Ends marriage. Enters another girlfriend and later marriage and 5 more children. I eventually took custody of my first son and we did the best we could. This marriage also had its issues. My wife had a boyfriend she was seeing while I was at work. I managed to kill that relationship off but after her first child, she wanted nothing to do with me in bed. Still, as I said, we had four more children before that marriage also ended in divorce.
After three more changes of residence, during which time she had 2 more boyfriends, and even I stepped out of the marriage and had a girlfriend, my father passed away. As his only local relative I became executor of his estate, distributed his monies between myself and my younger sister, we never did connect with the older sister, and bought a house.
Having bought a damaged computer terminal from work, and repaired it, I bought an acoustic coupler modem and discovered online services. Dial-up service was costly, $3.00 per connect hour at 300 baud (anyone remember those pre-internet days?). Got involved in online groups, made numerous friends, many we actually met in person, and had a lot of, mostly, good experiences. It was during this time that my second wife actually replaced me with a boyfriend she met online and later moved into our house. Things went downhill from there and we eventually divorced.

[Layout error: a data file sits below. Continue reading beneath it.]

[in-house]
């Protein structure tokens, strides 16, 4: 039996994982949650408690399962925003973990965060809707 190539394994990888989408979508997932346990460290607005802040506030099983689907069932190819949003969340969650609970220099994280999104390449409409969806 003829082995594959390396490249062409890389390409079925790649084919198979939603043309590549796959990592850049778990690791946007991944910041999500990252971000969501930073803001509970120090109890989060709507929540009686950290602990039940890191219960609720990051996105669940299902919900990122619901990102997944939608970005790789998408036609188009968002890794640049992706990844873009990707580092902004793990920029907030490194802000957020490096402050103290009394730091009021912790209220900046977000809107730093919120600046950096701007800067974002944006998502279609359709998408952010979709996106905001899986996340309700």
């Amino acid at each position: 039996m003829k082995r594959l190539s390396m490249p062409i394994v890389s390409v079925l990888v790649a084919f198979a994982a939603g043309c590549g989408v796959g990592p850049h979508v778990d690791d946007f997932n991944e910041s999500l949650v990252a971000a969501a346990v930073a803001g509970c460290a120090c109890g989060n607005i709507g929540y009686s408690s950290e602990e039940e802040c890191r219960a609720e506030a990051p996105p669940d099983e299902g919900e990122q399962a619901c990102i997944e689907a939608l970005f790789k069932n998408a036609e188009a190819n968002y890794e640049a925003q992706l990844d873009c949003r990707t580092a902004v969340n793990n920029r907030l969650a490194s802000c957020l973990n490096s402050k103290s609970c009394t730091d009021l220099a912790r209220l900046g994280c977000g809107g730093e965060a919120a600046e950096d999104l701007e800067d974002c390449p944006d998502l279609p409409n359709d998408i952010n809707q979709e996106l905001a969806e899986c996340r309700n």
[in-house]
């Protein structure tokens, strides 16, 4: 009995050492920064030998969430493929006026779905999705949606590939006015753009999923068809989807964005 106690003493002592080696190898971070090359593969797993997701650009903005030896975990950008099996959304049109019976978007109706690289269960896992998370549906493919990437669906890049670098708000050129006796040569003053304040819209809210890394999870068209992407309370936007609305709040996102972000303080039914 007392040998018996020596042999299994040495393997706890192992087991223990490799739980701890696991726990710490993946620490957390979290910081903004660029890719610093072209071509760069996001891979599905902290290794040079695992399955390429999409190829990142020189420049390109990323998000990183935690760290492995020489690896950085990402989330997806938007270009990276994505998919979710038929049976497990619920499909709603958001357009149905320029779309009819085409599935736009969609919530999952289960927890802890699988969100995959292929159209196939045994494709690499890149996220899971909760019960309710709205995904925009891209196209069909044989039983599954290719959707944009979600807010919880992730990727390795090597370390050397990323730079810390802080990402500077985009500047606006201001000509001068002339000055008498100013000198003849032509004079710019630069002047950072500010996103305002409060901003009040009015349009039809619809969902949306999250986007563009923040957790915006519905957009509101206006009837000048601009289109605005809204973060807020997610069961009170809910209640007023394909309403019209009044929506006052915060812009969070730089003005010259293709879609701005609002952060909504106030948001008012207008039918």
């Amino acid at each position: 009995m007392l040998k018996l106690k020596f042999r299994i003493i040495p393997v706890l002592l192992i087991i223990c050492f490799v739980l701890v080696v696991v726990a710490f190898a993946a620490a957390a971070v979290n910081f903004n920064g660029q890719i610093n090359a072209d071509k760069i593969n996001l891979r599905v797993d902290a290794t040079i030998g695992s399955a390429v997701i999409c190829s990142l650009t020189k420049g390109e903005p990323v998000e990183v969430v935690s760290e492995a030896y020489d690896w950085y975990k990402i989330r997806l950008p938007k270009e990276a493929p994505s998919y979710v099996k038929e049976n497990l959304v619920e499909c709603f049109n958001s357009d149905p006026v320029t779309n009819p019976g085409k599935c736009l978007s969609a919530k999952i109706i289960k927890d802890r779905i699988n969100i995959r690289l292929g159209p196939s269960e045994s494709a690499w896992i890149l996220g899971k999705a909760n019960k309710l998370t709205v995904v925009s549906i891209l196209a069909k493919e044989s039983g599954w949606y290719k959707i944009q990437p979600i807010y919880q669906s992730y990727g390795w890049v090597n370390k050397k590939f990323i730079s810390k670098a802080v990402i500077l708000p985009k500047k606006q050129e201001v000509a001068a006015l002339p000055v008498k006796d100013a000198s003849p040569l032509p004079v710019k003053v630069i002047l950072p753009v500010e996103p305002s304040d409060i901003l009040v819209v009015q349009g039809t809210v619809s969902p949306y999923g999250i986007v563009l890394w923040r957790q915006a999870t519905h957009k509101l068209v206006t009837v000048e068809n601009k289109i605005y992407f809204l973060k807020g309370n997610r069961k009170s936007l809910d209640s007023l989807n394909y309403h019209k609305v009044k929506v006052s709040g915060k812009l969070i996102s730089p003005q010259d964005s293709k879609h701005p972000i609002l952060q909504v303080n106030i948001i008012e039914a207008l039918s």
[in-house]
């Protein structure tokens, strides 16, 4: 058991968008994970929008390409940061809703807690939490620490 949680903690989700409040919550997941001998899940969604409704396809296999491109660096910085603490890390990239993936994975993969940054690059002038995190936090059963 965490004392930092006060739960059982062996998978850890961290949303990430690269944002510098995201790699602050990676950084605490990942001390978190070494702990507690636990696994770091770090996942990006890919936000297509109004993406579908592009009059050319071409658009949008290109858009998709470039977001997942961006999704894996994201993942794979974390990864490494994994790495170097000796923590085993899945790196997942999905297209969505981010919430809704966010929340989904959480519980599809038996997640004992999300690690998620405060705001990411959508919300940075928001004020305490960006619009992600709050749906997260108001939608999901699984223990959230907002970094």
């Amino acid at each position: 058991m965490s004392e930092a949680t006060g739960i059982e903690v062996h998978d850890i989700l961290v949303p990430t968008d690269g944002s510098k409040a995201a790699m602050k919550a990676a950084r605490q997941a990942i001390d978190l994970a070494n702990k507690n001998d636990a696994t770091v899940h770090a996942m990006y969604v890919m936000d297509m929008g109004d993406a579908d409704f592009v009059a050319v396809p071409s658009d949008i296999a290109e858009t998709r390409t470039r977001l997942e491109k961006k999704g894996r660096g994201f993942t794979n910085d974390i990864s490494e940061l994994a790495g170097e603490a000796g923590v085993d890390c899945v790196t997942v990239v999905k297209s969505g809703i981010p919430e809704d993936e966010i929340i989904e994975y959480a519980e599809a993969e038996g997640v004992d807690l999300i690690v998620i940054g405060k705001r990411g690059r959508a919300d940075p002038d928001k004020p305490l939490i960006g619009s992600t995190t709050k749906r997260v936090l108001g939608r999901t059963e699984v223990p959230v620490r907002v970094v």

During the time I was still living in my house, pending the divorce, a good friend introduced me, by phone, what a co-worker at a hospital in Las Vegas. I took some vacation time to visit my friend and her husband, met her friend, who later became my third (and, I thought, last) wife. She had children and there was instant trouble at the start. Still, we hit it off well and spend most of our courtship via telephone. Eventually I went to Vegas, married my love and took the family (she had 3 children) back to Boston. My new wife signed on as a traveling nurse but when she got laid off, one of the hospital facilities had a fire and they had to let people go, and the divorce was finalized, we left Boston for Arizona, then up to Vegas, then to Oregon and back to Vegas. In Vegas I finally got back to work.
While this was the longest and best of my three marriages, it was doomed almost from the start and this too ended in divorce.
During all this time I had been struggling to hide my femme side. My second wife knew, and even enjoyed it at first, but eventually I had to drop it. My first wife never knew and my last one may have suspected but never really knew for certain.
When this marriage ended, I took that side out of her hidden boxes, gave her a name, the one I now wear proudly, and let her come to be.
I have glossed over much in this synopsis, and left out quite a bit as well. Suffice to say there were numerous decision points along the way and each choice ultimately brought me to where I am today. For the last eight years, except for work of course until I retired in 2012, I have lived openly as Rosaliy Lynne. I am finally at peace with myself, balanced in life and enjoying retirement.
In the end I have chosen “to be” and, more importantly, to be ME.